Could Knowledge Gaps Drive Quality Improvement?

Could Knowledge Gaps Drive Quality Improvement?

Ahmed Mehrez (Qatar University, Qatar) and Fawzy Soliman (UTS Business School, University of Technology, Sydney, Australia)
DOI: 10.4018/978-1-4666-4884-5.ch016
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Abstract

Quality problems could constitute a major obstacle to improvement of products and/or services. The model for assessing the quality of quality management programs presented in this chapter focuses on the role of Strategic Gaps and Knowledge Gaps in driving the quality management programs. The chapter also identifies Strategic Gaps and Knowledge Gaps that could exist in some organisational quality management processes. Those gaps are shown to adversely affect expected outcomes from the implemented quality management programs. Furthermore, the chapter explores the relationship between the perception of the developers or implementers of quality management programs and other related organizational attributes in some software industries.
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Introduction

The growing publicity about the failure of many software quality management programs to reduce the level of defective products, for example, the recent Toyota ‘quality crisis’ due to a software glitch has prompted interest in this research (Automotive News, 2010, Canning 2010; Kanter, Maynard & Tabuchi 2010; Willacy, 2010) . Furthermore, the growing awareness of links between knowledge and quality in the business literature over the last decade has deepened interest in the topic of this study (Lyons, Acsente & Waesberghe 2008; Rangachari 2008a; Rangachari 2008b; Wang & Wang 2009, Yang J., 2008). On one hand, it is widely accepted that the underlying theories of quality are fundamental and essential for effective management and competitive survival of organisations (Nair 2006). On the other hand, Knowledge Management has been considered a fundamental component for the delivery of quality (Stewart & Waddell 2008). Indeed Stewart & Waddell (2008) pointed out the possible link between Knowledge Management and Quality Management. They considered the link to be an important part of doing business. Current world wide quality crisis with Toyota car manufacturing plants suggest that quality has once again become a competitive advantage for successful companies. A number of authors have pointed out to a link between Knowledge Management (KM) and Quality Management (QM).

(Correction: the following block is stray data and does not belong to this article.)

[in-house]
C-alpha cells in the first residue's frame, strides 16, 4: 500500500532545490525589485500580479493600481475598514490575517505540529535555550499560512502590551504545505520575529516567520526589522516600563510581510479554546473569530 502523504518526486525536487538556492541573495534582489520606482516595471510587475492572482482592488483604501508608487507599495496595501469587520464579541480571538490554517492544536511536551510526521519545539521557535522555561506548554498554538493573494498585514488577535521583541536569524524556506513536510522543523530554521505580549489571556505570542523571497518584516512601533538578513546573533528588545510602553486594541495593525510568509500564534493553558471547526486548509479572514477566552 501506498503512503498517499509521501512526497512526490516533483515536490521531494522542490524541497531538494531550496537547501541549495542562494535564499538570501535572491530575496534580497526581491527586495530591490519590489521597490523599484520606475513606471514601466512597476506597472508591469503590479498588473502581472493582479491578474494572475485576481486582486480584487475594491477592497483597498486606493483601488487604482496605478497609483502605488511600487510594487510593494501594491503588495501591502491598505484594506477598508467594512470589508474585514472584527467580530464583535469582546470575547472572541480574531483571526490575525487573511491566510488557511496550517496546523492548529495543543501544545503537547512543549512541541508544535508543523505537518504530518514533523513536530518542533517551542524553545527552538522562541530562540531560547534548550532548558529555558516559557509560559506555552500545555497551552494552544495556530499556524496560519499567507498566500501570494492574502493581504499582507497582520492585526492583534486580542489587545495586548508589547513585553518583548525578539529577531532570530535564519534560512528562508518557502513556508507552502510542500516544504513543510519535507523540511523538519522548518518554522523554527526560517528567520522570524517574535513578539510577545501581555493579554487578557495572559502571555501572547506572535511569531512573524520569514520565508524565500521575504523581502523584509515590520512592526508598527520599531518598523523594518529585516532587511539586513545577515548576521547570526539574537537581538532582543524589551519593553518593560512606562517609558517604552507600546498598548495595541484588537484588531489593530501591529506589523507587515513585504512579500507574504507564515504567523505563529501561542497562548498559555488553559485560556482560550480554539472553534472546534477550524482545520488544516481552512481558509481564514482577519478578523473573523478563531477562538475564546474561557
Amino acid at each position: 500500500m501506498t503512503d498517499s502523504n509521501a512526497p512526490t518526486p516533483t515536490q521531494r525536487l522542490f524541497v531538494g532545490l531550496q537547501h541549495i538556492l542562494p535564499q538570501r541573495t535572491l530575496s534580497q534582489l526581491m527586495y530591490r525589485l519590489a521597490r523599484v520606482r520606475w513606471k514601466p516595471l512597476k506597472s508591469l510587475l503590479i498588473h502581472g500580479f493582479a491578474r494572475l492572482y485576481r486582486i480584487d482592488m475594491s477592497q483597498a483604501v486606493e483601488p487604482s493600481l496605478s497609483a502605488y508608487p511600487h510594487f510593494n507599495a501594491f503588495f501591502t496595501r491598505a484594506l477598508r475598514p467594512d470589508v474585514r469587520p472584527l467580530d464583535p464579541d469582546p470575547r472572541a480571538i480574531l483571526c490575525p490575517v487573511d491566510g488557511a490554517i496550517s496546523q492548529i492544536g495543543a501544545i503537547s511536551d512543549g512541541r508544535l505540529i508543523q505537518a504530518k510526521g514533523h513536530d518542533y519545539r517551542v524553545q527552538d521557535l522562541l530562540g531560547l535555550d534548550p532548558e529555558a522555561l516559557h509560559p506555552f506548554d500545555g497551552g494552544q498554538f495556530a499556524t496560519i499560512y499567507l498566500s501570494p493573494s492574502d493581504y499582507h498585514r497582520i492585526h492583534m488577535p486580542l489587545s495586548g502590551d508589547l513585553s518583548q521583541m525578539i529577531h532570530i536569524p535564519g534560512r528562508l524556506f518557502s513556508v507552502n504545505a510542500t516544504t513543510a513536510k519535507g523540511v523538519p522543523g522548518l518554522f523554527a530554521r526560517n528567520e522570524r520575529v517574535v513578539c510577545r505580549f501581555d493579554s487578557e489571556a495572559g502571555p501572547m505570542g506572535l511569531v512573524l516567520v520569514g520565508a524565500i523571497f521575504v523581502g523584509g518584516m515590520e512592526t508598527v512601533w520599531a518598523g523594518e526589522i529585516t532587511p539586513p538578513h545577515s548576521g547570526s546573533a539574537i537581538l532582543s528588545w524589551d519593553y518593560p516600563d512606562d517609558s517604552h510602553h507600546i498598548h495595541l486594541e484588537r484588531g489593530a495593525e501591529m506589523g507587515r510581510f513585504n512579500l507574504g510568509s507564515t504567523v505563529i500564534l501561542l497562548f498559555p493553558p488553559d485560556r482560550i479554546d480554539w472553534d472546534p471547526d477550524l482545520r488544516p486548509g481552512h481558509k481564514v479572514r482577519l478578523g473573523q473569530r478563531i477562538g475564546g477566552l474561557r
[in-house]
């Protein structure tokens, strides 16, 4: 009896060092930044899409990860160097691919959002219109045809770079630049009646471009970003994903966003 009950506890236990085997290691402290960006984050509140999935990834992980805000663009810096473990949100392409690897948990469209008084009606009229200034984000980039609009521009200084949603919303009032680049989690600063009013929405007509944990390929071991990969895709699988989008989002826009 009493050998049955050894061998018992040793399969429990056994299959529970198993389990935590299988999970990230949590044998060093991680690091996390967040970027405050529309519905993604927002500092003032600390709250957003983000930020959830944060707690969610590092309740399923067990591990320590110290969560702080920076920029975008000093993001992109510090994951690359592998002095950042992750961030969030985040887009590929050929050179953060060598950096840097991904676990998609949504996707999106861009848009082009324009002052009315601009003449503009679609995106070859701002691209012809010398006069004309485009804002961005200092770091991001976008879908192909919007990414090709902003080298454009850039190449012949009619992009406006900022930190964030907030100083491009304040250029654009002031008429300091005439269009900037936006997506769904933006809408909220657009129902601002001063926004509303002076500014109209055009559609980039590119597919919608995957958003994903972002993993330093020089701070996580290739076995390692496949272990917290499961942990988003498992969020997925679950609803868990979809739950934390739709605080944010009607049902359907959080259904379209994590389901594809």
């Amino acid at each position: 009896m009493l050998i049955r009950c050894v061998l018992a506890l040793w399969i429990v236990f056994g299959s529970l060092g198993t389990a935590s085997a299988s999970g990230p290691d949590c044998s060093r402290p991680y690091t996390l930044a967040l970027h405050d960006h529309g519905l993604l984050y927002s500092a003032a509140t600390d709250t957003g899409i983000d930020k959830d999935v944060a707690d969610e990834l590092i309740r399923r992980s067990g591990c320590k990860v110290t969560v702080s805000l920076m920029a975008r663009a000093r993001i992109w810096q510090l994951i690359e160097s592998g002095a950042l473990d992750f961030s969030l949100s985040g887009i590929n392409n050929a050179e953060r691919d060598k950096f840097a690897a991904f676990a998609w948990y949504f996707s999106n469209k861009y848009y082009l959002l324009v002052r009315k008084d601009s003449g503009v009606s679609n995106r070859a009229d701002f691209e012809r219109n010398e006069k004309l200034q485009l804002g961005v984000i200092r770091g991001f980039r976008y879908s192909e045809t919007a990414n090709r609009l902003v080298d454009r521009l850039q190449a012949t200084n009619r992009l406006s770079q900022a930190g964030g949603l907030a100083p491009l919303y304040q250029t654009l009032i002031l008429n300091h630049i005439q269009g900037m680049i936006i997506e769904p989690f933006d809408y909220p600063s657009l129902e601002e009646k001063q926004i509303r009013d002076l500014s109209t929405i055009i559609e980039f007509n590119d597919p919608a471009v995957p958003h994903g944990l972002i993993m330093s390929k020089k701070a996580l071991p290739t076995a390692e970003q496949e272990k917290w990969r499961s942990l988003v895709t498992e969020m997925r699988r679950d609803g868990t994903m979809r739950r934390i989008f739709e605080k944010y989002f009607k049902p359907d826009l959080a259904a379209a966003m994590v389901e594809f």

Soliman & Youssef, (2003 and 2001) recognised that knowledge management processes could provide a structure around QM where knowledge is captured, codified and stored, retrieved and utilised for the benefit of the organisation. That is why there are an increasing number of managers who are seeking to use the link between KM and QM to identify the best method of using KM to address causes of failure of QMP.

This means that appropriate strategies for developing and implementing QMP within organisations need to be adopted. Two factors that need to be considered here:

  • 1.

    KM strategy does not necessarily lead to positive impact on KM performance, i.e. KM does not dominate QM but it is rather dependent on a number of factors required to deliver quality to customers (Gloet, 2002).

  • 2.

    The increasing pressure on organisations to provide better and more effective QMP, has led to the emergence of KM as an influential factor for enhancing the development and implementation of a new approach to the application of the QMP (Soliman & Youssef, 2003).

In other words, the quality of Quality Management Programs (QMP) requires more scrutinized research and analysis. This necessitates taking into account: (a) the properties of products and/or services that the organisation provides; (b) the attributes of organisational processes used for decision making; and (c) the aims and objectives of the QMP. This in turn means the relationship between KM and the success of QMP needs further exploration. Accordingly, the paper seeks to examine: (a) the causes of the failure/success of QMP to deliver the anticipated outcomes and (b) impact of knowledge about the appropriateness and adequacy of the QMP (if any) on the success of the QMP.

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